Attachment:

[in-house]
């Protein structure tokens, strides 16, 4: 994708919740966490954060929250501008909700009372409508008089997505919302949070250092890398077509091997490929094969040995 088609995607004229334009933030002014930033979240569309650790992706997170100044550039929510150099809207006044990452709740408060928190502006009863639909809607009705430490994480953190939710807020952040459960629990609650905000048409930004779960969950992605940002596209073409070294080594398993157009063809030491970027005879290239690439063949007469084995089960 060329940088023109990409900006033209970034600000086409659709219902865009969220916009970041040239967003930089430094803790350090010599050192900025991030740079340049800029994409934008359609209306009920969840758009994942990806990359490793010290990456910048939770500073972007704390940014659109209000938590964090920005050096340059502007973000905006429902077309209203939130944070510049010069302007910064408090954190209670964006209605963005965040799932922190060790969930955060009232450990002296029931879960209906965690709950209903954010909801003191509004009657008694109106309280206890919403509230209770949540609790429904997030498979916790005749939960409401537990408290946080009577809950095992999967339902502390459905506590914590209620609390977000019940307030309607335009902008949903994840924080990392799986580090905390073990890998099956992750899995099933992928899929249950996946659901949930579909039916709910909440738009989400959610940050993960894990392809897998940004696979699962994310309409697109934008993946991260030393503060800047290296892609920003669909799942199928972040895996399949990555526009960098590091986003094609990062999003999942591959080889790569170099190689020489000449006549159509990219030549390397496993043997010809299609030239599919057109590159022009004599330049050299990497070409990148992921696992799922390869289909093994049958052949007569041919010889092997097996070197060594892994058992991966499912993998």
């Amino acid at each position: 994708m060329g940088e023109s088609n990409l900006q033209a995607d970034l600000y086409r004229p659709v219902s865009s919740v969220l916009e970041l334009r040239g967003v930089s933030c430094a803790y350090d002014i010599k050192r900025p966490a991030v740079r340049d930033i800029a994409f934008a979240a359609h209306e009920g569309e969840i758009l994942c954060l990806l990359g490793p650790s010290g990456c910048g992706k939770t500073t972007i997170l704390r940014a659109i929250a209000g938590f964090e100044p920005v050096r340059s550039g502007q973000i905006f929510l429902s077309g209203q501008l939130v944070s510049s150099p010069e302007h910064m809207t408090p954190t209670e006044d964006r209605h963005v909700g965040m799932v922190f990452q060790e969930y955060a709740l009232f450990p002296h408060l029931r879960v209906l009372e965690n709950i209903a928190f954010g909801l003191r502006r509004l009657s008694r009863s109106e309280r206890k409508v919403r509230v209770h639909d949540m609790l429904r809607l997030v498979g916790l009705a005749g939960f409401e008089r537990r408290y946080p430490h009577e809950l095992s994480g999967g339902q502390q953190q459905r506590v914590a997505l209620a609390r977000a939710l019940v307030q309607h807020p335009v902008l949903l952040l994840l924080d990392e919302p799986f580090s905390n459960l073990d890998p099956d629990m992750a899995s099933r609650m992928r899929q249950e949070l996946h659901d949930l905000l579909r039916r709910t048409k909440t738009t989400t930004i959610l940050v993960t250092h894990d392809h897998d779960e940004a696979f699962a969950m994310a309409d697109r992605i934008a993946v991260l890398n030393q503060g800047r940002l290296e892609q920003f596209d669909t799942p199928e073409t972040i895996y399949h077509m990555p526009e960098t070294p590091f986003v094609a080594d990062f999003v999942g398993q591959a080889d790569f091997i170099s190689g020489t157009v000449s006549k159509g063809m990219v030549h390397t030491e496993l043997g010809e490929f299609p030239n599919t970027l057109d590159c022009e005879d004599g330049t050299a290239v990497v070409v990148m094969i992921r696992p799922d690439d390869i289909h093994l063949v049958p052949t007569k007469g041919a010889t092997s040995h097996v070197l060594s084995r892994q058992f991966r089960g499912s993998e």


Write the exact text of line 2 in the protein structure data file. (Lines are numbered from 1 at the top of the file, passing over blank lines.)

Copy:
């Protein structure tokens, strides 16, 4: 994708919740966490954060929250501008909700009372409508008089997505919302949070250092890398077509091997490929094969040995 088609995607004229334009933030002014930033979240569309650790992706997170100044550039929510150099809207006044990452709740408060928190502006009863639909809607009705430490994480953190939710807020952040459960629990609650905000048409930004779960969950992605940002596209073409070294080594398993157009063809030491970027005879290239690439063949007469084995089960 060329940088023109990409900006033209970034600000086409659709219902865009969220916009970041040239967003930089430094803790350090010599050192900025991030740079340049800029994409934008359609209306009920969840758009994942990806990359490793010290990456910048939770500073972007704390940014659109209000938590964090920005050096340059502007973000905006429902077309209203939130944070510049010069302007910064408090954190209670964006209605963005965040799932922190060790969930955060009232450990002296029931879960209906965690709950209903954010909801003191509004009657008694109106309280206890919403509230209770949540609790429904997030498979916790005749939960409401537990408290946080009577809950095992999967339902502390459905506590914590209620609390977000019940307030309607335009902008949903994840924080990392799986580090905390073990890998099956992750899995099933992928899929249950996946659901949930579909039916709910909440738009989400959610940050993960894990392809897998940004696979699962994310309409697109934008993946991260030393503060800047290296892609920003669909799942199928972040895996399949990555526009960098590091986003094609990062999003999942591959080889790569170099190689020489000449006549159509990219030549390397496993043997010809299609030239599919057109590159022009004599330049050299990497070409990148992921696992799922390869289909093994049958052949007569041919010889092997097996070197060594892994058992991966499912993998």